7 Questions You Should Ask in Your Next Interview
I’m a firm believer that job interviews should be a two-way conversation. Accepting a job offer is a huge decision, and it should never be considered lightly. When the time comes to make that decision (and it will—keep at it!), you need to be as informed as possible about what you’re getting into in order to make the right decision for your career and your lifestyle. To that end, you should come to every interview prepared with a thoughtful list of questions for your interviewer.
He or she will likely expect you to have questions prepared; it shows that you’ve spent time considering the role and the company, and that you’re in it for the long haul. It’s wise to ask questions that are specific to the business and the role you’re interviewing for, but you should also ask questions that speak to the broader environment. The trick is not to come off making your interviewer feel as if he or she is being interviewed—as if there’s another place you’d rather work more—so remember to express your interest. No matter your field, here are a few questions that should help you come decision time.
What is holding the company back?
Running a business is about solving problems, so every company under the sun has challenges. If it doesn’t have visible roadblocks, then a company needs to innovate—both are hurdles. Learning what those are is essential to seeing how you fit into the bigger puzzle. Do you have a skill or resource that they need? Can you use that as leverage in negotiating? Could their biggest new project be an exciting opportunity for you? Or… is their biggest challenge something that you think puts them at risk?
Who is your ideal candidate?
This is a very standard question, for a number of reasons. For one, learning what a potential employer is looking for gives you the opportunity to show (or tell) your qualifications. I like to ask this because it inspires sharing. You’ve already read what the role’s requirements are on the job listing, but after asking this question, you might find that there’s something else your employer is looking for—something that can work for or against you. Or perhaps the role has changed since the position was first listed.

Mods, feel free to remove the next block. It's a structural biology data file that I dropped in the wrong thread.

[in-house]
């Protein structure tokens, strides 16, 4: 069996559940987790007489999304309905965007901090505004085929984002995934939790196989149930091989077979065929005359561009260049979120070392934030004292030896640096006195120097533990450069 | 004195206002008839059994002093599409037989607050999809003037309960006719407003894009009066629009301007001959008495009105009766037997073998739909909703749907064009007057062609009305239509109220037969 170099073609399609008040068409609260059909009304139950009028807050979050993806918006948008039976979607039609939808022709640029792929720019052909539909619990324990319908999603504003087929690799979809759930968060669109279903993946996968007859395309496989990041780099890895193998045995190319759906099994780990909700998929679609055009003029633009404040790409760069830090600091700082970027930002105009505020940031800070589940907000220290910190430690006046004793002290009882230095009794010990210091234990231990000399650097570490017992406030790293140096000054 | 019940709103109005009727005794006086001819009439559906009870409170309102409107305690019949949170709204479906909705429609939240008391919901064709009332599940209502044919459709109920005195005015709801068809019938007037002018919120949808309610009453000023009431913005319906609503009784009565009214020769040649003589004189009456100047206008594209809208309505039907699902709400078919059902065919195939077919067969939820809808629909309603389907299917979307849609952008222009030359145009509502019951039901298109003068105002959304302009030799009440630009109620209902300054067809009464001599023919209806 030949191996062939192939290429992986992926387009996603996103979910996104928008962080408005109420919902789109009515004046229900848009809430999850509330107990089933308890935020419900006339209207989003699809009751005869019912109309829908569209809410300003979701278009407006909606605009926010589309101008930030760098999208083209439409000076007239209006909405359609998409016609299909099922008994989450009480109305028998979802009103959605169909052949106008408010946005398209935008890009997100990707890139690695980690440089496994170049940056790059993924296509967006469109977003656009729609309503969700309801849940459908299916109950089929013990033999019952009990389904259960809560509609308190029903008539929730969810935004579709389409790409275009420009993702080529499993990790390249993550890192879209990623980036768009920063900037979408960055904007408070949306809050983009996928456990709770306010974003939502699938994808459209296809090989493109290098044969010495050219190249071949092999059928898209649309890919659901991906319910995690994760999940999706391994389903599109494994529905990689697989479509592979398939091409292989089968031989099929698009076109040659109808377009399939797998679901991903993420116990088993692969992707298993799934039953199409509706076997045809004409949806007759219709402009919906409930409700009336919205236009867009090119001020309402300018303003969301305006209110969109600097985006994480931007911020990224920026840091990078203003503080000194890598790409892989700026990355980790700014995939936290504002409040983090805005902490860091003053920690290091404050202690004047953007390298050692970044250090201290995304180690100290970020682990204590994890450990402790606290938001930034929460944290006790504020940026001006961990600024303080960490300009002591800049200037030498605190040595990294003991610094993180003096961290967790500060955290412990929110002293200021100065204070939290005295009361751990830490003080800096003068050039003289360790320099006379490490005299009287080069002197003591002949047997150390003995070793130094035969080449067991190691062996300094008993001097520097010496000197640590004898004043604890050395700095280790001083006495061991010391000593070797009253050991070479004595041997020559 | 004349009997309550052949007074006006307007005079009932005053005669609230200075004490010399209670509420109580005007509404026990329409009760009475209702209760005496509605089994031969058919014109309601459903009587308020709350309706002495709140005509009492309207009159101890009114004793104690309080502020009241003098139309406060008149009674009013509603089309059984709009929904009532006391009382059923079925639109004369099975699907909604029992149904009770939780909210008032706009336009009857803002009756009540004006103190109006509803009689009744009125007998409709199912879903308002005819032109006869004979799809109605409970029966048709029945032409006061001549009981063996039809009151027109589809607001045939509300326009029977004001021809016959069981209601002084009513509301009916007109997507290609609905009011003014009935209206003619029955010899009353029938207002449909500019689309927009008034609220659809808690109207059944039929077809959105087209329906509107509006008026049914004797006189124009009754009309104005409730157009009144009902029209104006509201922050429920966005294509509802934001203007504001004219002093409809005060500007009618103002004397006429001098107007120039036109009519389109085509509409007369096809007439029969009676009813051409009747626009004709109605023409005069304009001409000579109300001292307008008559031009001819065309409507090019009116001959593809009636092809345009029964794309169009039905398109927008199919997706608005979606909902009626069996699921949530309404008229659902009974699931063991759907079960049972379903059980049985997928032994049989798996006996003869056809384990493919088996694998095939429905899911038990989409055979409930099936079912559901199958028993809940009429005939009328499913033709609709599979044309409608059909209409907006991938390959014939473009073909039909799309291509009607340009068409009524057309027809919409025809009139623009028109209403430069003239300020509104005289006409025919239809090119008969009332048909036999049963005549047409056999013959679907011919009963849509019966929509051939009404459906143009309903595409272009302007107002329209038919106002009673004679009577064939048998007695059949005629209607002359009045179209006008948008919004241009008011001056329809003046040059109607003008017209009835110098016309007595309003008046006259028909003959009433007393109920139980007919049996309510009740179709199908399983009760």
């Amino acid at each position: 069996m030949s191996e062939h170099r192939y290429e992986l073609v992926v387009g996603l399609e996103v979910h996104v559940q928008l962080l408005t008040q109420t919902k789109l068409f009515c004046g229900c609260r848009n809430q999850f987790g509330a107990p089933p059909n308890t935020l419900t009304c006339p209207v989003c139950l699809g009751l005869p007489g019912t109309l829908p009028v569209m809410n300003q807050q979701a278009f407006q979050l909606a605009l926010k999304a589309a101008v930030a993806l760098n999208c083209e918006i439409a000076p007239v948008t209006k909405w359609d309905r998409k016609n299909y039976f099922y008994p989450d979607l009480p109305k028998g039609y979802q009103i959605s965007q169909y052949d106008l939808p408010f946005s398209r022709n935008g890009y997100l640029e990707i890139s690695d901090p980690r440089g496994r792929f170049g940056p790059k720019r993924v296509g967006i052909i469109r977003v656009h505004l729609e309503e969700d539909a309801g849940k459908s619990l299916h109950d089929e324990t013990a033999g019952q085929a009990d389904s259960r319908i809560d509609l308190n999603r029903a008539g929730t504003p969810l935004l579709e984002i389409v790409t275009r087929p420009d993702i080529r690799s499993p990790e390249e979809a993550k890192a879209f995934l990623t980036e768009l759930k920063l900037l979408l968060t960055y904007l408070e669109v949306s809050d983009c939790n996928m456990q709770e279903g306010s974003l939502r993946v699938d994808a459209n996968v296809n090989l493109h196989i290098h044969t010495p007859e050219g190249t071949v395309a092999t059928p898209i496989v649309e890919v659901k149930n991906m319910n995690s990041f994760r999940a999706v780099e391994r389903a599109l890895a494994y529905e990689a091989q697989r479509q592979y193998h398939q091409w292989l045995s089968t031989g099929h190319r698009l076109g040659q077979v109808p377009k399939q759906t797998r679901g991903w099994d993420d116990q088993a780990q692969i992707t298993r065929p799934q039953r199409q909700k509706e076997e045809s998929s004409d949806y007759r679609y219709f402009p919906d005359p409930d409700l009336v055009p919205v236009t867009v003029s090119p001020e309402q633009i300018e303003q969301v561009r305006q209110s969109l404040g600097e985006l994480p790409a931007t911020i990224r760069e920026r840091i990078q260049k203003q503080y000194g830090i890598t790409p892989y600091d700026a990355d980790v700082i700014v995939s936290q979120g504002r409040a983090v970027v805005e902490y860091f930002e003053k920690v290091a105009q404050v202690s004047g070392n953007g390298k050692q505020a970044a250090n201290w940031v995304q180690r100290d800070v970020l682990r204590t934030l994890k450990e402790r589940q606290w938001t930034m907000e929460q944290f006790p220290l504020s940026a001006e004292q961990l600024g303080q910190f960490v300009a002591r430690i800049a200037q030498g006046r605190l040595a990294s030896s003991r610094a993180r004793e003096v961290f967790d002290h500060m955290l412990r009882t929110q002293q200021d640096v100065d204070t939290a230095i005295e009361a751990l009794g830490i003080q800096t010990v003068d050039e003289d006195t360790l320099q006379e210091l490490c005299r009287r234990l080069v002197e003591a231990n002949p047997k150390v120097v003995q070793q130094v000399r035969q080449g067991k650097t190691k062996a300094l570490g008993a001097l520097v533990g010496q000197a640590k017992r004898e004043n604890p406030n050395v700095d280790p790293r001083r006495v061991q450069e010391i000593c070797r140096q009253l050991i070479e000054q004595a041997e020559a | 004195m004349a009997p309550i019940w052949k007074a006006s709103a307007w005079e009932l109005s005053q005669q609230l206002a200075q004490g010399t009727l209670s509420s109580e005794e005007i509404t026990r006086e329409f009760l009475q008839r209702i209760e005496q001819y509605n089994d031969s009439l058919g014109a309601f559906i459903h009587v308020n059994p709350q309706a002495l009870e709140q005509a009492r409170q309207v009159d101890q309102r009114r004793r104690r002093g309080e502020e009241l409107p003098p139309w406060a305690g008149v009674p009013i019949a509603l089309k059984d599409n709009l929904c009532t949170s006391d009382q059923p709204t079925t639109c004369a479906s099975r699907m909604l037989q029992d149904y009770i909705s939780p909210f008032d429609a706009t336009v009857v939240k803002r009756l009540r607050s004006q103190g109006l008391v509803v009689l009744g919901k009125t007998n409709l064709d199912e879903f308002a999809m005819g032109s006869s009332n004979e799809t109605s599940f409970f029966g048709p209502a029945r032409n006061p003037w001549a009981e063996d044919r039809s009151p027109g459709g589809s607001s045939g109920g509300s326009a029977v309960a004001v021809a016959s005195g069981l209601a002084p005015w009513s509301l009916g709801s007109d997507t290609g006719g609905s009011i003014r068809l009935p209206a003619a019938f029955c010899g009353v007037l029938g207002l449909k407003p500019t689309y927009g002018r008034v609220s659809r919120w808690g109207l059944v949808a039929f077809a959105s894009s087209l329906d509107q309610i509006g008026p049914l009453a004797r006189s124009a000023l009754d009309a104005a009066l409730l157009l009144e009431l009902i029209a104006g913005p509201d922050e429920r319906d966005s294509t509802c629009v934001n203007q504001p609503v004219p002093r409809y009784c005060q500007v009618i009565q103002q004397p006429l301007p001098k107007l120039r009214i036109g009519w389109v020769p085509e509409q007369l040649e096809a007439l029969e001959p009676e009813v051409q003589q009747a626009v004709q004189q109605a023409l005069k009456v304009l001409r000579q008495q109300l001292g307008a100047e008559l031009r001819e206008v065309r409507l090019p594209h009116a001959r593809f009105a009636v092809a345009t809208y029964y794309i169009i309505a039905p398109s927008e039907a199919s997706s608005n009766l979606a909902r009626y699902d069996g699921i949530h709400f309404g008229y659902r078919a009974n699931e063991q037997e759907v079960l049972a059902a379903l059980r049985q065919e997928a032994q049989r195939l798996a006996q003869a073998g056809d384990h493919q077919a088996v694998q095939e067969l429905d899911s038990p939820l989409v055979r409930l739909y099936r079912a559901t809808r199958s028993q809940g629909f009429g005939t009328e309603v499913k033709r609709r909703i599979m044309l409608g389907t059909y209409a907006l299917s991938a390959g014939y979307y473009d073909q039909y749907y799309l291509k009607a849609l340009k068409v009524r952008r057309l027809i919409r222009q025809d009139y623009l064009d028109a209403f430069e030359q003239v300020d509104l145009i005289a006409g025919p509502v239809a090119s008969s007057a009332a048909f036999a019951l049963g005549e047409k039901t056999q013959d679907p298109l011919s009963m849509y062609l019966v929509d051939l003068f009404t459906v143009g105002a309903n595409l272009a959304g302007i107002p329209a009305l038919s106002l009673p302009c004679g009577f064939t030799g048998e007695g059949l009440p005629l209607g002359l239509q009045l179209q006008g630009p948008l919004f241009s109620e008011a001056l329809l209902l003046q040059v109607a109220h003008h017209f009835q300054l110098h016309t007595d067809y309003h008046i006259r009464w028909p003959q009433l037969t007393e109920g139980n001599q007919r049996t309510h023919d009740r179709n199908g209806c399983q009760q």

What does a typical day look like in this role?
I’ve asked this question in a few past interviews and have been completely surprised by the response. In one case, I learned that the role was remote, and I’d assumed it was an in-office position. Just because you’ve had a similar title in the past doesn’t mean things work the same at the company you’re interviewing for.
Is this a management role?
Knowing whether you’ll be managing others is of utmost importance. In some roles, it may be quite evident, while in others it could go either way. Managing others, if you’re not already, could be a big step up in your career, but plenty of people don’t find it suits their personalities. Find out.
What do you love about working here?
The phrasing of this question should set you up to receive an emotional response, one way or another. A strong answer from your interviewer should get you more excited about the opportunity than you already are.
How would you describe the company’s culture?
The culture of the company you work for will ultimately have a major impact on your happiness there. More and more companies are shedding the corporate ways of yore in favour of flexible work-from-home policies, regular happy hours, dog-friendly offices, casual dress codes, and the like, but still, there are plenty of businesses with a strict, bureaucratic environment, and you should know what you’re in for. If you’re a mum and hoping to work from home on irregular hours so you can care for your family, a Big Four accounting firm with a corporate code may not have a suitable culture for you.
What is your (or the executive) vision for where the company will be in five years?
Asking a potential employer about the future of the company signals to him or her that you’re not planning to jump ship anytime soon, which is always a good thing. But learning about where the company is headed (or hoping to head) could open up a much wider conversation for you. Are they hoping to expand internationally in the next three years? Would that offer you some travel or management opportunities? Are they planning to sell or hoping to go public? Both of those situations could dramatically change the course of your role and your career.
What would you add to this list? There are no wrong answers! Tell us below.